Now the JJ vision isn't perfect, there's many an hour that we could debate it's worst and most abusive points but would I rather watch the '09 movie instead of Once Upon a Time? Yes. Absolutely. Totally.

Question twenty-four will be with you tomorrow!

Live on YouTube
Like our page on Facebook 
Follow us on Twitter
+1 us on Google+
Add us on Tumblr
Add to to conversation on Star Trek: Risa

Thursday, 22 October 2015

30 Days of Trek - Day Twenty-Two


We're into the final days - just eight questions left in the 30 day challenge!

So to most resonating death - and note I haven't said death scene here for a reason. Thre have been a lot of deaths in Star Trek be it main cast or guest cast and while the moment they passed is a monumental moment for the franchise, what about the aftermath and the effect it had on the universe? Which one resonated with you the most?

Was it indeed the death of a guest character such as Vedek Bareil? Maybe it was Trip's shock exit in These are the Voyages, the passing of Picard's brother and nephew in Generations or did the death of Tora Ziyal in Sacrifice of Angels drive you to tears? Let's find out today.

I decided on the demise of Jadzia Dax in Tears of the Prophets but not for the moment in which Dukat, possessed by the Pah-Wraiths, kills her. Instead it's for the magnificent scene in which Sisko watches over her torpedo tube coffin (marked identically to Spock's in The Wrath of Khan) in which he mulls over his actions - what has happened and what he intends to do. He only just manages to lay his hands on the coffin as the scene ends but the effect of that death carries through to his leave of absence returning to Earth and taking the symbolic baseball with him. This scene is Brooks at his most impressive - not in a raging fire of anger but contemplative and almost apologetic for what has happened even though he was nowhere near at the time. It was even covered in the great Star Trek Action! book which is well worth picking up.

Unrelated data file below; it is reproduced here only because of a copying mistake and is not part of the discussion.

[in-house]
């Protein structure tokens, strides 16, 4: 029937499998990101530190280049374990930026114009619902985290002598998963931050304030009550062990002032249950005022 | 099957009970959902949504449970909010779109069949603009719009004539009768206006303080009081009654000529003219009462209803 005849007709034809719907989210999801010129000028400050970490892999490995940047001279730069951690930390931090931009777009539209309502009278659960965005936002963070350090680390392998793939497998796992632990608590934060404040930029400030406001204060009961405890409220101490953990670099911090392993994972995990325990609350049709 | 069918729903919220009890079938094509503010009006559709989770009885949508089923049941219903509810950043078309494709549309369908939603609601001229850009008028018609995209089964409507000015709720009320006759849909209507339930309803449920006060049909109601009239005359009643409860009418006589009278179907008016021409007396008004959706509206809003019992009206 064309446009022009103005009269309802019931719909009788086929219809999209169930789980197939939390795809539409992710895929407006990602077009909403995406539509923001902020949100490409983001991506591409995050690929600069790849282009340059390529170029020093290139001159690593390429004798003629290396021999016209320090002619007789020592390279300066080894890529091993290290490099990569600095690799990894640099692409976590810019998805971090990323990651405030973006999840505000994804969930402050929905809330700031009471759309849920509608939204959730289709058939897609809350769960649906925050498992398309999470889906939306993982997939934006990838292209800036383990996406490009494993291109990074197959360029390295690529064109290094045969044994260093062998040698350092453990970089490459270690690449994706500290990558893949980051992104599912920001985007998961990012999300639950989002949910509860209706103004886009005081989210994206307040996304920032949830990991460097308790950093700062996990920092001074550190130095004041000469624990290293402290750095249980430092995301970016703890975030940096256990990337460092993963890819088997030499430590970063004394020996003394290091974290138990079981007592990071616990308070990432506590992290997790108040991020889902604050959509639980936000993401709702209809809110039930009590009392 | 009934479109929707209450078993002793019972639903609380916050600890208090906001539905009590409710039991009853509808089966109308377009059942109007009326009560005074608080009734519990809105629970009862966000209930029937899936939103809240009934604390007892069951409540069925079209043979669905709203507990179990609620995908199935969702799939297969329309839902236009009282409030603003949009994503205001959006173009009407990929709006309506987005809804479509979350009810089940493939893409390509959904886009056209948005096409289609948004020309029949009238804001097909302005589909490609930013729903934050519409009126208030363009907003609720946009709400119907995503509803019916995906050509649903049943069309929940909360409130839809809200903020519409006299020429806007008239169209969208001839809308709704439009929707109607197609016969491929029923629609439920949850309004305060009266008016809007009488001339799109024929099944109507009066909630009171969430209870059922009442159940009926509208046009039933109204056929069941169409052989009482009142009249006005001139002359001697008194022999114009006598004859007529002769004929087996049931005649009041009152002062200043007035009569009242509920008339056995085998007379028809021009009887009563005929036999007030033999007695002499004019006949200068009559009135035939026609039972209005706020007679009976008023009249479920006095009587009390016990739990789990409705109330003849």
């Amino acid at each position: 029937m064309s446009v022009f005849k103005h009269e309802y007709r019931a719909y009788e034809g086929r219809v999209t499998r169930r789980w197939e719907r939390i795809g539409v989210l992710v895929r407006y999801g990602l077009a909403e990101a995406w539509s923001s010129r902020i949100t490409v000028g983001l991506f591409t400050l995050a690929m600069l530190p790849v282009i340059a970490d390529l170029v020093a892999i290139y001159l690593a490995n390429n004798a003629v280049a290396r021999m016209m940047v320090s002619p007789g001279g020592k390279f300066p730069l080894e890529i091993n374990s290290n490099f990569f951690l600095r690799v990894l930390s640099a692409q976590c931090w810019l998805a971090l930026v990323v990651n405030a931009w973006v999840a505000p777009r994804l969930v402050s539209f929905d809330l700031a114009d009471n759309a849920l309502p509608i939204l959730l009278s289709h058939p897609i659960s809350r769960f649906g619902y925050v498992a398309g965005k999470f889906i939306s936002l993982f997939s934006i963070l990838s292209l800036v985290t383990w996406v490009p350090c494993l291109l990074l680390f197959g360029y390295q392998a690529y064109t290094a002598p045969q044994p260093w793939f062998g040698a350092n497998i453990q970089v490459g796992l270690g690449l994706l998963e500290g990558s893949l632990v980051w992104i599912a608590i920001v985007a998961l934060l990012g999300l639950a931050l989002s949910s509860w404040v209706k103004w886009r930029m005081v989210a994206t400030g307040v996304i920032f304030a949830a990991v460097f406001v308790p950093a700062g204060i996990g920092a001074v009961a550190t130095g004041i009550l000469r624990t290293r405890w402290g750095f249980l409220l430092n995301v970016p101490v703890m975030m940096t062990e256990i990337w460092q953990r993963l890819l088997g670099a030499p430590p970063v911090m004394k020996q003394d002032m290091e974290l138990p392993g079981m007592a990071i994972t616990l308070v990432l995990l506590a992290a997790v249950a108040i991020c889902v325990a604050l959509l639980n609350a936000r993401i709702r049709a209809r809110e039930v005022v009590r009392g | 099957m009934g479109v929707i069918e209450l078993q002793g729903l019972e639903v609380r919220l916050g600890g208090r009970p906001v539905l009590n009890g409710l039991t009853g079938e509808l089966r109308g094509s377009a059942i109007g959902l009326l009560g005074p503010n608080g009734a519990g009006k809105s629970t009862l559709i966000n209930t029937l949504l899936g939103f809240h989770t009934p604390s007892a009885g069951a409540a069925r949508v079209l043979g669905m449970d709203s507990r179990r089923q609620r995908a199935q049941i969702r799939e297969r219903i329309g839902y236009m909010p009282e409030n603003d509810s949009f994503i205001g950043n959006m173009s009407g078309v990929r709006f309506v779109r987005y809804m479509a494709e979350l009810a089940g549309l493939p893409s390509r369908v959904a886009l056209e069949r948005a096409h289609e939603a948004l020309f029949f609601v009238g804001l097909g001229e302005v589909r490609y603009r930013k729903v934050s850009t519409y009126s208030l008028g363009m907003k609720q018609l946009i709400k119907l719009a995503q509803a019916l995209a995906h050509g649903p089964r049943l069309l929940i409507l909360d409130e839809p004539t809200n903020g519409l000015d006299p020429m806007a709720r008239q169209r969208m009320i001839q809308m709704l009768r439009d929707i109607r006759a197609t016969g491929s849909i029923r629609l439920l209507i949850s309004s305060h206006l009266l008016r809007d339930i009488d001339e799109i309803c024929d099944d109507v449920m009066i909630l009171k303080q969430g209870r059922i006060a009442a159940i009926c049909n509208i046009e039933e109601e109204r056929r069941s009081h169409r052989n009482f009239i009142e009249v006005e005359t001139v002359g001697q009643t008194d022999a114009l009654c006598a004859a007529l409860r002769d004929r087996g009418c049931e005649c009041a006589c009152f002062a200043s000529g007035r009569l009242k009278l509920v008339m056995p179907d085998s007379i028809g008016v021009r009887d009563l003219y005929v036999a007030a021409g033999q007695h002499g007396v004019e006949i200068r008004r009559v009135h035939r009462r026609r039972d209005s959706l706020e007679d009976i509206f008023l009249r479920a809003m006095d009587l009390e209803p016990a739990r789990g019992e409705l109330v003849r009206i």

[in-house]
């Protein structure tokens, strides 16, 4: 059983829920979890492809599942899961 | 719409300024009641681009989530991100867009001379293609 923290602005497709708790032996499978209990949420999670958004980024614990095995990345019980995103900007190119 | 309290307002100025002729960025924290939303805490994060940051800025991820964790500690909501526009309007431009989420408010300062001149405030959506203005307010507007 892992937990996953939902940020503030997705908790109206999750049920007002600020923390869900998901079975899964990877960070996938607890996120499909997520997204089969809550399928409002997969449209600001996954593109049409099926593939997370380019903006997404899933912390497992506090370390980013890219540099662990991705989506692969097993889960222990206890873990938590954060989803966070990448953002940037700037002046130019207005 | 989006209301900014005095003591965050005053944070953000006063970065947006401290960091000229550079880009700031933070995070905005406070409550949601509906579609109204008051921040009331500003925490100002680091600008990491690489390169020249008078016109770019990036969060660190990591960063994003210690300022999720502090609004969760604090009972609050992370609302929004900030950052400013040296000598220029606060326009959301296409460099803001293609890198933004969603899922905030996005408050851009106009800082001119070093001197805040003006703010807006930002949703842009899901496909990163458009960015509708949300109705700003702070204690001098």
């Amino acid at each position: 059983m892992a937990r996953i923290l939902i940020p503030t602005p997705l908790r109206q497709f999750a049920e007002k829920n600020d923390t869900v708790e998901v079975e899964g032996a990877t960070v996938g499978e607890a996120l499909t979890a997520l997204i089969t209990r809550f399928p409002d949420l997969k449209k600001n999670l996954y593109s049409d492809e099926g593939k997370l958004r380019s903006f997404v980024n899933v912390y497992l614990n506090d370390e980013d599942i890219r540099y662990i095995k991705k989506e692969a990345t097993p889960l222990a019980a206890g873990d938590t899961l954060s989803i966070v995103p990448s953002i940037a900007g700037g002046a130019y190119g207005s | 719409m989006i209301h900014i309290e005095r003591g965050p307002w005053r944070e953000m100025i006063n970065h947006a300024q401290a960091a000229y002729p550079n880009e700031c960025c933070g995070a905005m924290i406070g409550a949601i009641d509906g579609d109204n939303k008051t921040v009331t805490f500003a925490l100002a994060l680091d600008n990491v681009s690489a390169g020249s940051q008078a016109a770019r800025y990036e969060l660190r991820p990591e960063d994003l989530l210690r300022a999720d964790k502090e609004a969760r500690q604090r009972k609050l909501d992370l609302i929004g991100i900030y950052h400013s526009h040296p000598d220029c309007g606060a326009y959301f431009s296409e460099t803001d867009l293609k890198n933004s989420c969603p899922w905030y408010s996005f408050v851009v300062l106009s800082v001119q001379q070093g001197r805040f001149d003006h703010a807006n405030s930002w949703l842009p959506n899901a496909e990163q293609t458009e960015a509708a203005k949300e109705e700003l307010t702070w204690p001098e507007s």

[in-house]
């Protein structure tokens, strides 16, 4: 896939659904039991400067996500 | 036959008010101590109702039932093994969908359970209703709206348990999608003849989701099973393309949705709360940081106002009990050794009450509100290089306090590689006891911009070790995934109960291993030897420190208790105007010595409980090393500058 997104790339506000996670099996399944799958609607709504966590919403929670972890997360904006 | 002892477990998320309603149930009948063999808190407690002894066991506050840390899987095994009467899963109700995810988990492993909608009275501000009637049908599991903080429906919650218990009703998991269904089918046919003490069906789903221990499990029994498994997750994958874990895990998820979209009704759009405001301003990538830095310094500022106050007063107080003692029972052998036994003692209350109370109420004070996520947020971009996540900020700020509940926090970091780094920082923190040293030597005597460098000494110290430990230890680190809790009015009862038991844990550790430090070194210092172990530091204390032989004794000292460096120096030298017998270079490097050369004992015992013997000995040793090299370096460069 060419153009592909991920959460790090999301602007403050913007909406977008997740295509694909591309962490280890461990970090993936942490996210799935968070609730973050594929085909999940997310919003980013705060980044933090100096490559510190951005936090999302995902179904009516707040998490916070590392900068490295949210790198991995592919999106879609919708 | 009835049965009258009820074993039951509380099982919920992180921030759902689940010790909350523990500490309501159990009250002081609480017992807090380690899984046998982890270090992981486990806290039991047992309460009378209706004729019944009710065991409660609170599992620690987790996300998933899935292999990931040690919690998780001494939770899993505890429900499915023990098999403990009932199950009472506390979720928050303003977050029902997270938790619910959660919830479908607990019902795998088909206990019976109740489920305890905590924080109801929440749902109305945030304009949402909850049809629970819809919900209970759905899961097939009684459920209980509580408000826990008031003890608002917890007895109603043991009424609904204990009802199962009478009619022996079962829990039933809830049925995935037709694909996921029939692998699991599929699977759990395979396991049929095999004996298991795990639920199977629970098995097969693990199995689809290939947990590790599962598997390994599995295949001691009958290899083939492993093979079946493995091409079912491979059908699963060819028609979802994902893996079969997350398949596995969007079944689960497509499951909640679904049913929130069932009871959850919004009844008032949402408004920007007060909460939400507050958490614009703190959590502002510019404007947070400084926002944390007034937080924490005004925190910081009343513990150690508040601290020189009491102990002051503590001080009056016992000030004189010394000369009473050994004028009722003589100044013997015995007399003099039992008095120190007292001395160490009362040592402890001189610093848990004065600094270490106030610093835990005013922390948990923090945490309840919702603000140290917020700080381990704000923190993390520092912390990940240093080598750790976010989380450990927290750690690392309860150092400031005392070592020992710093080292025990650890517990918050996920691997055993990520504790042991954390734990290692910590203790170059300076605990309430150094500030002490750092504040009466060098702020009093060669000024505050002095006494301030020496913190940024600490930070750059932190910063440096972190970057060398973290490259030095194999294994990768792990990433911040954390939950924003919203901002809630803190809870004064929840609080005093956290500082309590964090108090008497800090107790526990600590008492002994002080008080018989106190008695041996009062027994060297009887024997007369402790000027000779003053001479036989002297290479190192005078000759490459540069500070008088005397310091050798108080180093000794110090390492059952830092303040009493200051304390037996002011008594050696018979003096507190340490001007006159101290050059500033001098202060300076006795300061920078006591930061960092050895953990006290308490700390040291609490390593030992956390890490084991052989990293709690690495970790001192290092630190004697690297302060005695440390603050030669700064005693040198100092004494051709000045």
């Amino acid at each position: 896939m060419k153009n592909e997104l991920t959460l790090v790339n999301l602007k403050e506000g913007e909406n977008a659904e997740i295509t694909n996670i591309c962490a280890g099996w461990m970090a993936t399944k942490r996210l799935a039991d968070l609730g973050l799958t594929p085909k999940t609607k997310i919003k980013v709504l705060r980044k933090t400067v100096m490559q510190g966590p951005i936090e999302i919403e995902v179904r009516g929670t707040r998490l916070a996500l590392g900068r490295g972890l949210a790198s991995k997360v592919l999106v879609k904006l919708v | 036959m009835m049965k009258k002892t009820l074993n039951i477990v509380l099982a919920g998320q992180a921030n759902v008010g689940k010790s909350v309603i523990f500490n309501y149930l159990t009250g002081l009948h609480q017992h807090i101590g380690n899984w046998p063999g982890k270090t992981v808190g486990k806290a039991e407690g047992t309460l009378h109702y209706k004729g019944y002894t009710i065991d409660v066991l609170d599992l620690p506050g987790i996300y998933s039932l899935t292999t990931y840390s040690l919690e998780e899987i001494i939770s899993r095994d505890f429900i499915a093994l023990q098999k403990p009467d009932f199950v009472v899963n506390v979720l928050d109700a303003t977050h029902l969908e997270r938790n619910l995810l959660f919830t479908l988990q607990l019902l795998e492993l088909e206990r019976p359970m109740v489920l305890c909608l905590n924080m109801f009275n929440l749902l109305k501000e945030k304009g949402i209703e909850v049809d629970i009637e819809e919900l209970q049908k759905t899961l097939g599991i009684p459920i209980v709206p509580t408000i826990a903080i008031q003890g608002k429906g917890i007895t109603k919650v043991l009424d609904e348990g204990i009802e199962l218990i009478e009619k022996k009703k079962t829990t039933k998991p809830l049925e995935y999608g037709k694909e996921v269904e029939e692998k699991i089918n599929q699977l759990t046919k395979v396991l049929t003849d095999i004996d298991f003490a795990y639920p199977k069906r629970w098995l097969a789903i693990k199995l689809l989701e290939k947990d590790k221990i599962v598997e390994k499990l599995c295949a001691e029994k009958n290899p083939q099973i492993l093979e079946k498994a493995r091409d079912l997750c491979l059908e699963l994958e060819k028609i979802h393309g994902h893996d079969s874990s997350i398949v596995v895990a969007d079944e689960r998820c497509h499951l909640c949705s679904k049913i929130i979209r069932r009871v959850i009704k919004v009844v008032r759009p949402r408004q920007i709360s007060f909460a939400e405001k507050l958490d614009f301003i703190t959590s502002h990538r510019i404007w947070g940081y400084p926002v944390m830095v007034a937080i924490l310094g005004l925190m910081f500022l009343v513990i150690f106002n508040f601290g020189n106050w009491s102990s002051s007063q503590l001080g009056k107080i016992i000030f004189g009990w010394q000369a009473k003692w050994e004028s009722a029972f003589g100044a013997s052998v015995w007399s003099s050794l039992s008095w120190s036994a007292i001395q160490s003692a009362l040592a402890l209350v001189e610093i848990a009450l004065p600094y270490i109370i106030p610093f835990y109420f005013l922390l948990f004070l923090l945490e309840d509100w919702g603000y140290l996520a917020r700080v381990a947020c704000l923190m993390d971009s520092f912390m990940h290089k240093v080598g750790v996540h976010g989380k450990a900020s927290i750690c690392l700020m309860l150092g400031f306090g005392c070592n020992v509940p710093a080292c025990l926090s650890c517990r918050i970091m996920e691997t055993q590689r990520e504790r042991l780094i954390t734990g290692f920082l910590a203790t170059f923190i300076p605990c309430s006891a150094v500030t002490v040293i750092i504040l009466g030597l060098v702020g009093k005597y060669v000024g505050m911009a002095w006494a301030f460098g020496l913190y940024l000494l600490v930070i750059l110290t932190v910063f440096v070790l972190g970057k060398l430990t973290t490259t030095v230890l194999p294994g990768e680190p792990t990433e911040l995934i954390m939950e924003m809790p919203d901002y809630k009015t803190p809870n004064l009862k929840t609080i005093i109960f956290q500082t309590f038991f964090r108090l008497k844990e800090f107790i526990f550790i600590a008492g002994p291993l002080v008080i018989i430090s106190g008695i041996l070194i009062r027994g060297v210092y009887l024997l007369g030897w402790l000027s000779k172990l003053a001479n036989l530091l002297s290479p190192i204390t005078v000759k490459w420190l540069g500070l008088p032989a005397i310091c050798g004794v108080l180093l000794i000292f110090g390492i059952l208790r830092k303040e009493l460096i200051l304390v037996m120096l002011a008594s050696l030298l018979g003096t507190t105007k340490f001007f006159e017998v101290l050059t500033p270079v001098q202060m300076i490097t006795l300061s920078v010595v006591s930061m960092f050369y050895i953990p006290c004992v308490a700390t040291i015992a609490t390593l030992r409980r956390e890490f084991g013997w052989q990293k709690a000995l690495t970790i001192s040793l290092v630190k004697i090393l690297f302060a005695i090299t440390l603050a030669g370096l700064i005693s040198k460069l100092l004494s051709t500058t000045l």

The death of Jadzia also brings in a new host for the symbiont and throws up a whole new set of variables in the final season especially between Worf, Bashir and the arriving Ezri. Even though there was a single season left to run, Deep Space Nine continued to take chances and dare to be different. Dax had been a key figure in the first six years and things seemed to be moving in a new and unexpected way for her as the season progressed with first her marriage into the House of Martok in You are Cordially Invited and then in the finale, the possibility of starting a family. In the final year we get the opposite, an inexperienced counsellor with a mind full of eight lifetimes of experiences and barely able to comprehend what she has inherited. Truly a big turnaround from her predecessor and made for some great stories in the last year.